Need More Freelance Leads? Unplugging Can Help

By April 9, 2011

Lately I’ve been doing quite a bit of business development for my freelance services, and its forced me even further out of my box than ever. I’m not speaking of being an introvert (even though I am), or of being a “doer” versus a “seller” (even though I am). I’m talking about stepping out of my box as a technology junkie. Let me explain.

A couple of weeks ago I attended geo-location application Foursquare’s second birthday party in Chicago. It was held in a development space where Android apps were developed, and the crowd was heavily plugged in. It was a geeky Utopia: Foursquare check-ins, QR codes on the walls, live tweeting, the whole nine yards. I half expected to be able to use a QR code to get into the bathroom.

The night after, I attended a networking meeting outside Milwaukee. These folks were all professionals, all intelligent, and no doubt accomplished in their respective industries. The immediate difference was that there was very little regard for social marketing tools that had been present the night before. Most attendees had little more than a short blurb about themselves on LinkedIn, let alone any thoughts about using a blog or Facebook page to promote their businesses.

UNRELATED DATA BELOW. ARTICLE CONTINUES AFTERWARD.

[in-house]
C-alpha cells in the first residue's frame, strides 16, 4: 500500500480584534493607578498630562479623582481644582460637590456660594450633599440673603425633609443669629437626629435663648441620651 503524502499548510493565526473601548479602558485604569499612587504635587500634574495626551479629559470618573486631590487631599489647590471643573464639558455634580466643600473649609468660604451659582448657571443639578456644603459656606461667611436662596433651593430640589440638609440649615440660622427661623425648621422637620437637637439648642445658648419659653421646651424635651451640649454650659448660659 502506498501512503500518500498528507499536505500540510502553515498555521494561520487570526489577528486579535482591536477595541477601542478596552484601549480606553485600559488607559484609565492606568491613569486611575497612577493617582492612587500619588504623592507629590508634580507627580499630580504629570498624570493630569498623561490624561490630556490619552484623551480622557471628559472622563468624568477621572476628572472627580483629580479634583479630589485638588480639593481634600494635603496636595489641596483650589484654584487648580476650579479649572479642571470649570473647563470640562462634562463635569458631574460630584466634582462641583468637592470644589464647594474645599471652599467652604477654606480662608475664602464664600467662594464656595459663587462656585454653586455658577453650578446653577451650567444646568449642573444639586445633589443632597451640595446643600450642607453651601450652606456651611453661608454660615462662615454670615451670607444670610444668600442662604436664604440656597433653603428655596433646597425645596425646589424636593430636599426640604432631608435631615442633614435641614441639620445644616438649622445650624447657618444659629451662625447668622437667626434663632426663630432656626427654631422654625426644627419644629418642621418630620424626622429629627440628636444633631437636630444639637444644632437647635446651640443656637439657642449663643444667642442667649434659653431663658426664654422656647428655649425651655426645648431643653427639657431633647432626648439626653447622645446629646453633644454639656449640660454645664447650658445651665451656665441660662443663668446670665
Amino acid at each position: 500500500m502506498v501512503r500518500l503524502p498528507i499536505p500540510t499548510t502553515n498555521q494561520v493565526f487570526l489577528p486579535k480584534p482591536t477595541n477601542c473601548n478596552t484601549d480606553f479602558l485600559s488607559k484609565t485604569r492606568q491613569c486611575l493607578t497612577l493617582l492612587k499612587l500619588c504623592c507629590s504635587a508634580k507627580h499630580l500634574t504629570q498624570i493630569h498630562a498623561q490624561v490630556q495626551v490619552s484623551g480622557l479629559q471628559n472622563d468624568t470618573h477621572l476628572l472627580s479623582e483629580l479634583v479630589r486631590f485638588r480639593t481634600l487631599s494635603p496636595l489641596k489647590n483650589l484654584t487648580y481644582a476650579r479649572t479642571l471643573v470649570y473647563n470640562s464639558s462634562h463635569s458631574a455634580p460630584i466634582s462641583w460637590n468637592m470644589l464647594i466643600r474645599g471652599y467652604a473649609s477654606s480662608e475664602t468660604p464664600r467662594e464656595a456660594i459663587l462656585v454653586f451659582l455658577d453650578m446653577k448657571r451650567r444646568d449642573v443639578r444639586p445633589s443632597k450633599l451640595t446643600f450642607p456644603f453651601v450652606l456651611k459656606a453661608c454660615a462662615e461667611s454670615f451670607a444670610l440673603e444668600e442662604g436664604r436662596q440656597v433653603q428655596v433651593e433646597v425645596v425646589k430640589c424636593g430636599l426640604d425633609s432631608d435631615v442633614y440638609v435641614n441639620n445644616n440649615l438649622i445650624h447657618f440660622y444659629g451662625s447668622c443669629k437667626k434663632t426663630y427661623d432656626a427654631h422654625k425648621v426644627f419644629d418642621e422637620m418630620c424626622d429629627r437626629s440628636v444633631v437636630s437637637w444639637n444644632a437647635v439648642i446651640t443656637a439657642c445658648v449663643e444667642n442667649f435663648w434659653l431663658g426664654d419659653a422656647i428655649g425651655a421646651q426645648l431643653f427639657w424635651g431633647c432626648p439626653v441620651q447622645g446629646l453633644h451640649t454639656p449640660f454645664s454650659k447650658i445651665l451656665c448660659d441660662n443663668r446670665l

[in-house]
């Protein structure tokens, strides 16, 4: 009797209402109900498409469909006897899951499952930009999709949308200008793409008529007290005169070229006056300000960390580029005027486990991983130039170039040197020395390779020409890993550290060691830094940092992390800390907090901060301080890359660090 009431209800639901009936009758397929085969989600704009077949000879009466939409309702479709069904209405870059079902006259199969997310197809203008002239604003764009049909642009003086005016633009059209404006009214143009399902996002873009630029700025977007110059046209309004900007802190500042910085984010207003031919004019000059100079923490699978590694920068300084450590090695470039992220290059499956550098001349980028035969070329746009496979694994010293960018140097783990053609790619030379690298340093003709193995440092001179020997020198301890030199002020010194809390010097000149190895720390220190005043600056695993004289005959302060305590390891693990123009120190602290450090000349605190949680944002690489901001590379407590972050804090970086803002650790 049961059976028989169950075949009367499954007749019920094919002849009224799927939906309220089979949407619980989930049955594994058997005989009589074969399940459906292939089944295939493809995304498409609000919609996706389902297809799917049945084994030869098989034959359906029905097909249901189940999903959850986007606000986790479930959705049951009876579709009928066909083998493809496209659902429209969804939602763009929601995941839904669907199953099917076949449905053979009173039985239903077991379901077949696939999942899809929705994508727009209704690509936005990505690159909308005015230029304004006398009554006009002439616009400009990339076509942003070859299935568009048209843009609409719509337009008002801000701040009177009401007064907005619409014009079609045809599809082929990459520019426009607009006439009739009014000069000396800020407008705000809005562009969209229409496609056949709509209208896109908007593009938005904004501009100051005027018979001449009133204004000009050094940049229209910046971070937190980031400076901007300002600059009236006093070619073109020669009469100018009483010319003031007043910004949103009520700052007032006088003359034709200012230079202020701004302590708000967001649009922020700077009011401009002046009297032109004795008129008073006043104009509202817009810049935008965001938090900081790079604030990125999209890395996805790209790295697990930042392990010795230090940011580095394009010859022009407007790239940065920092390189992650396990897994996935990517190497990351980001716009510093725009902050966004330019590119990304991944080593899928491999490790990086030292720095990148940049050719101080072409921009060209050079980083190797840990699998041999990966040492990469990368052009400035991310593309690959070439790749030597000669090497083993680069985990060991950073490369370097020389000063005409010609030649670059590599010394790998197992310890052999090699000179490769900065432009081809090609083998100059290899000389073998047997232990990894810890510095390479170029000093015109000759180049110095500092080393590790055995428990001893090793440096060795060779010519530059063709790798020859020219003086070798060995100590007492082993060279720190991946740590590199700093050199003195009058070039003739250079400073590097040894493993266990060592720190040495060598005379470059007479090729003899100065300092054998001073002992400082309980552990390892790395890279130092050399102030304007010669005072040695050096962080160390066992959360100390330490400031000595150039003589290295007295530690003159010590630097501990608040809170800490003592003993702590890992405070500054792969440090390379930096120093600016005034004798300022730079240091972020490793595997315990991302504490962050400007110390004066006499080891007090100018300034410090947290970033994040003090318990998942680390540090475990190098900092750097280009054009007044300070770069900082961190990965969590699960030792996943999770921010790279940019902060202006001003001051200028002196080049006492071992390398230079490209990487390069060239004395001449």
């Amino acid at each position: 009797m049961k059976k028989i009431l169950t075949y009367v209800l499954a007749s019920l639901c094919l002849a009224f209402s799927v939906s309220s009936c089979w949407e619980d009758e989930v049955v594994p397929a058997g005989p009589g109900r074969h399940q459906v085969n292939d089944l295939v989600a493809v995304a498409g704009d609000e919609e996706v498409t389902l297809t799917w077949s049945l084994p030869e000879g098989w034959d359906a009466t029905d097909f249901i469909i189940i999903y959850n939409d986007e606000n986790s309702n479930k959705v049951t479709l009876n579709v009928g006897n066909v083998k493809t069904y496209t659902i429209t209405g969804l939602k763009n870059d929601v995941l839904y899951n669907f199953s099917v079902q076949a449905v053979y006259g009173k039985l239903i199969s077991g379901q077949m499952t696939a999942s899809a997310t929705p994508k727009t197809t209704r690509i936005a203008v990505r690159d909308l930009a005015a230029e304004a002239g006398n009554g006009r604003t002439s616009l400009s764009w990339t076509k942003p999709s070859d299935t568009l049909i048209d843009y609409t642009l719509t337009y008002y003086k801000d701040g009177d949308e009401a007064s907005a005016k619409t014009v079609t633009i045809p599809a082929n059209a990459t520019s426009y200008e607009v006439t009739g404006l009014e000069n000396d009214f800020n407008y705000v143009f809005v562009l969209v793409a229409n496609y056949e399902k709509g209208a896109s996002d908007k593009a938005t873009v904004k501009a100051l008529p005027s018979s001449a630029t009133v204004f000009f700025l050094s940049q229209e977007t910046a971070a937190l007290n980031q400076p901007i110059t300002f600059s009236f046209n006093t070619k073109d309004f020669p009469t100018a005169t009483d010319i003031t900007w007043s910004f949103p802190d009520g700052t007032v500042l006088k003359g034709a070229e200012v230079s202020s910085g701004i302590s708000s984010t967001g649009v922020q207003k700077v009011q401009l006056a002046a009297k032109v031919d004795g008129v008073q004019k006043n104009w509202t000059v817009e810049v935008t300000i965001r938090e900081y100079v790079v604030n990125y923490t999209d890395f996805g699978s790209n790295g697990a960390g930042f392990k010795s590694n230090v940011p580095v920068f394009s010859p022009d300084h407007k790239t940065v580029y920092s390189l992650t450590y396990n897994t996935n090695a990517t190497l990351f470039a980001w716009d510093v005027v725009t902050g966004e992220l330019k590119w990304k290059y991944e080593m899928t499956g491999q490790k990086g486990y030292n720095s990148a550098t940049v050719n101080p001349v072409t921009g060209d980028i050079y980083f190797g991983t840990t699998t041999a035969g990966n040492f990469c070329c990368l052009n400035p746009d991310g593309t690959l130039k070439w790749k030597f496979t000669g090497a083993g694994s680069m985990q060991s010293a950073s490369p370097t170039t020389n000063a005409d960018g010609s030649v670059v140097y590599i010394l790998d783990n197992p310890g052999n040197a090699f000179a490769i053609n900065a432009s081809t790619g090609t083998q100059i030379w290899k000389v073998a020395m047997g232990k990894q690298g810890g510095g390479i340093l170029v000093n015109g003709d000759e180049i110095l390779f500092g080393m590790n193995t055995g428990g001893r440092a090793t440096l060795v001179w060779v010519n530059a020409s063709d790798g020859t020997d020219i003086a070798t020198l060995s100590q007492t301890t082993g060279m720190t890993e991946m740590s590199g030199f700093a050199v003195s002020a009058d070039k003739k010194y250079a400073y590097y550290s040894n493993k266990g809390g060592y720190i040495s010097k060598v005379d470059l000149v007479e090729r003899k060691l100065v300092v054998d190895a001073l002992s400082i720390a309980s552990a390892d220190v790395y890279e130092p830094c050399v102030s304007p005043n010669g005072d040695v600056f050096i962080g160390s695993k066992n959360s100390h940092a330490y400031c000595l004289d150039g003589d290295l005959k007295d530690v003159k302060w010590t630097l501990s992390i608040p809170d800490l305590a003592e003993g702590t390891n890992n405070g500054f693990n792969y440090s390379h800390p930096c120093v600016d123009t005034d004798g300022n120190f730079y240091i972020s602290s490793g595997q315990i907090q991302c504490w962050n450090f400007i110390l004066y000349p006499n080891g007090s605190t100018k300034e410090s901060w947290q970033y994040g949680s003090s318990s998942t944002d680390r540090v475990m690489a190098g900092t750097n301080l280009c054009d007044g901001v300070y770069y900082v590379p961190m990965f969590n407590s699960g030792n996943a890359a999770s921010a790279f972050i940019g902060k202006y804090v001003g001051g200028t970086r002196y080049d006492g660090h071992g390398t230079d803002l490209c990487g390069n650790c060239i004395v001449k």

A lot of technical people or social media marketers may have found an event like this hard to find interest in, and I can’t deny that I found myself wishing for someone to geek out with. As I thought about it, however, I realized that this is exactly where I needed to be as a freelancer. Reaching out to potential customers on Twitter and Facebook can work, but approaching them and leading them to use the tools is even better. Why?

– They haven’t developed any bad habits with the tools yet.
– There is an immediate need; already having a presence may give the feeling that they are “already handling social media”.
– There is a clean benchmark date for analytics, sales, etc. to prove ROI
– A tiered campaign can be launched by rolling out each tool slowly instead of overwhelming the client right away.
They haven’t developed any bad habits with the tools yet.

I repeated the first point on purpose because I wanted to make sure it sticks with you. I used to work on cars and still know enough to be dangerous, but when something breaks on my car, I don’t start tearing into things I don’t understand. The reason is because I know that it’s easier to fix things when they’re broken than to try and fix something that’s broken and fixed badly. Companies with no presence on social sites at all may seem “broken” and may appear to be a bigger challenge, but at the same time, at least you do not have to tear through a duct tape solution.

Freelancers, what’s been your experience with offline networking events? Do you feel there’s value in them? Why or why not?

This post originally appeared on Social Media Brat, click here for the original article.